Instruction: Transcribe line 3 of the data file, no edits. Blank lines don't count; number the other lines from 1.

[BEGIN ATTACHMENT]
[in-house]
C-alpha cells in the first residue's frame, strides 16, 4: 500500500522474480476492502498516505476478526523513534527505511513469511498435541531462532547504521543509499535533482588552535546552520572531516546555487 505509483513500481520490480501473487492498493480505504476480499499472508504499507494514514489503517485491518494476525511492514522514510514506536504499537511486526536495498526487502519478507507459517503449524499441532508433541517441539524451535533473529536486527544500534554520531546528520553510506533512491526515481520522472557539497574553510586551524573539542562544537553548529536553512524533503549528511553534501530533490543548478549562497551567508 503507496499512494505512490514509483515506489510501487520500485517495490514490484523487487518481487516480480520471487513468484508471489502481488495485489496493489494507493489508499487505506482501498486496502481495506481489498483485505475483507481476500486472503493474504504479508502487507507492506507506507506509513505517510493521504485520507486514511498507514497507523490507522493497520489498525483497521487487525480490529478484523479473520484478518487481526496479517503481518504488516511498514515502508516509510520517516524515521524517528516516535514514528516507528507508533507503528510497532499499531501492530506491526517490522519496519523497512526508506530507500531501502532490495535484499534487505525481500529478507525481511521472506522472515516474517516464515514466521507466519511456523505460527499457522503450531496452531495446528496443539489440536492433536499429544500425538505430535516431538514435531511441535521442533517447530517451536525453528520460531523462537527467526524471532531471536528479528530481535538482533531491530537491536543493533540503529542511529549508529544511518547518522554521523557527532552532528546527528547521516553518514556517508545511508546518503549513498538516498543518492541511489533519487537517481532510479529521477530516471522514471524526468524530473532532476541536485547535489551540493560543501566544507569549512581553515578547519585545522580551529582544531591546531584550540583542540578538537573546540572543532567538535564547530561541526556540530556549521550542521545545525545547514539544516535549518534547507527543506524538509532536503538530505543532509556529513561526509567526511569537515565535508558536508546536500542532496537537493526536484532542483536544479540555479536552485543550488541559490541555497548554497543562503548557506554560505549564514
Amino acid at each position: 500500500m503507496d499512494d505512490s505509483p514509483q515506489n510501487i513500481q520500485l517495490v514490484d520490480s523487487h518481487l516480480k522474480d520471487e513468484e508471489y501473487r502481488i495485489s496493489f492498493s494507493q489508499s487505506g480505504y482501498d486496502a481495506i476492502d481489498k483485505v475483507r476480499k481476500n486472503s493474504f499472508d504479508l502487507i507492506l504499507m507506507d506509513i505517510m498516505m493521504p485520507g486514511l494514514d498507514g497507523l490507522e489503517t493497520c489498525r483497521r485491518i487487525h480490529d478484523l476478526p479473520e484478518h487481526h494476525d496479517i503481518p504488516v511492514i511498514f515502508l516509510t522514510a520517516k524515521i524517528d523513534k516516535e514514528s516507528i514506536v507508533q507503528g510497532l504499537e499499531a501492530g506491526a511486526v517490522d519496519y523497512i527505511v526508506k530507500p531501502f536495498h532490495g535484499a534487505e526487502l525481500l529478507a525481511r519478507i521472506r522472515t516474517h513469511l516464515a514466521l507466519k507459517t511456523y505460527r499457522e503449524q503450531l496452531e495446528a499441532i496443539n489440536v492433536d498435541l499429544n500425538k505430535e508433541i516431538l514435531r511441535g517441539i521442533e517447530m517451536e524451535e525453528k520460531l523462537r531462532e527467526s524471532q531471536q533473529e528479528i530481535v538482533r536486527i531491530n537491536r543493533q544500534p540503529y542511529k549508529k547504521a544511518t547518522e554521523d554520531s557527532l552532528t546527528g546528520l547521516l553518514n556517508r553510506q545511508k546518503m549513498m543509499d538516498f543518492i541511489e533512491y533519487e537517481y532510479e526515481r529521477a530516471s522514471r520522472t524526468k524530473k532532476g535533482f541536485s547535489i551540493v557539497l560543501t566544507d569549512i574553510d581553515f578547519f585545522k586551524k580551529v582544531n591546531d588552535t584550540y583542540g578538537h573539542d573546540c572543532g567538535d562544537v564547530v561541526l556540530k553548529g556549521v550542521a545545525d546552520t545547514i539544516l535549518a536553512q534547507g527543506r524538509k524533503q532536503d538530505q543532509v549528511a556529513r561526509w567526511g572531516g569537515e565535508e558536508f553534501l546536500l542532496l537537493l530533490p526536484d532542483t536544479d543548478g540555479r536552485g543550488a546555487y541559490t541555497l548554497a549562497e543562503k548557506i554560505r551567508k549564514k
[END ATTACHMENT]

Amino acid at each position: 500500500m503507496d499512494d505512490s505509483p514509483q515506489n510501487i513500481q520500485l517495490v514490484d520490480s523487487h518481487l516480480k522474480d520471487e513468484e508471489y501473487r502481488i495485489s496493489f492498493s494507493q489508499s487505506g480505504y482501498d486496502a481495506i476492502d481489498k483485505v475483507r476480499k481476500n486472503s493474504f499472508d504479508l502487507i507492506l504499507m507506507d506509513i505517510m498516505m493521504p485520507g486514511l494514514d498507514g497507523l490507522e489503517t493497520c489498525r483497521r485491518i487487525h480490529d478484523l476478526p479473520e484478518h487481526h494476525d496479517i503481518p504488516v511492514i511498514f515502508l516509510t522514510a520517516k524515521i524517528d523513534k516516535e514514528s516507528i514506536v507508533q507503528g510497532l504499537e499499531a501492530g506491526a511486526v517490522d519496519y523497512i527505511v526508506k530507500p531501502f536495498h532490495g535484499a534487505e526487502l525481500l529478507a525481511r519478507i521472506r522472515t516474517h513469511l516464515a514466521l507466519k507459517t511456523y505460527r499457522e503449524q503450531l496452531e495446528a499441532i496443539n489440536v492433536d498435541l499429544n500425538k505430535e508433541i516431538l514435531r511441535g517441539i521442533e517447530m517451536e524451535e525453528k520460531l523462537r531462532e527467526s524471532q531471536q533473529e528479528i530481535v538482533r536486527i531491530n537491536r543493533q544500534p540503529y542511529k549508529k547504521a544511518t547518522e554521523d554520531s557527532l552532528t546527528g546528520l547521516l553518514n556517508r553510506q545511508k546518503m549513498m543509499d538516498f543518492i541511489e533512491y533519487e537517481y532510479e526515481r529521477a530516471s522514471r520522472t524526468k524530473k532532476g535533482f541536485s547535489i551540493v557539497l560543501t566544507d569549512i574553510d581553515f578547519f585545522k586551524k580551529v582544531n591546531d588552535t584550540y583542540g578538537h573539542d573546540c572543532g567538535d562544537v564547530v561541526l556540530k553548529g556549521v550542521a545545525d546552520t545547514i539544516l535549518a536553512q534547507g527543506r524538509k524533503q532536503d538530505q543532509v549528511a556529513r561526509w567526511g572531516g569537515e565535508e558536508f553534501l546536500l542532496l537537493l530533490p526536484d532542483t536544479d543548478g540555479r536552485g543550488a546555487y541559490t541555497l548554497a549562497e543562503k548557506i554560505r551567508k549564514k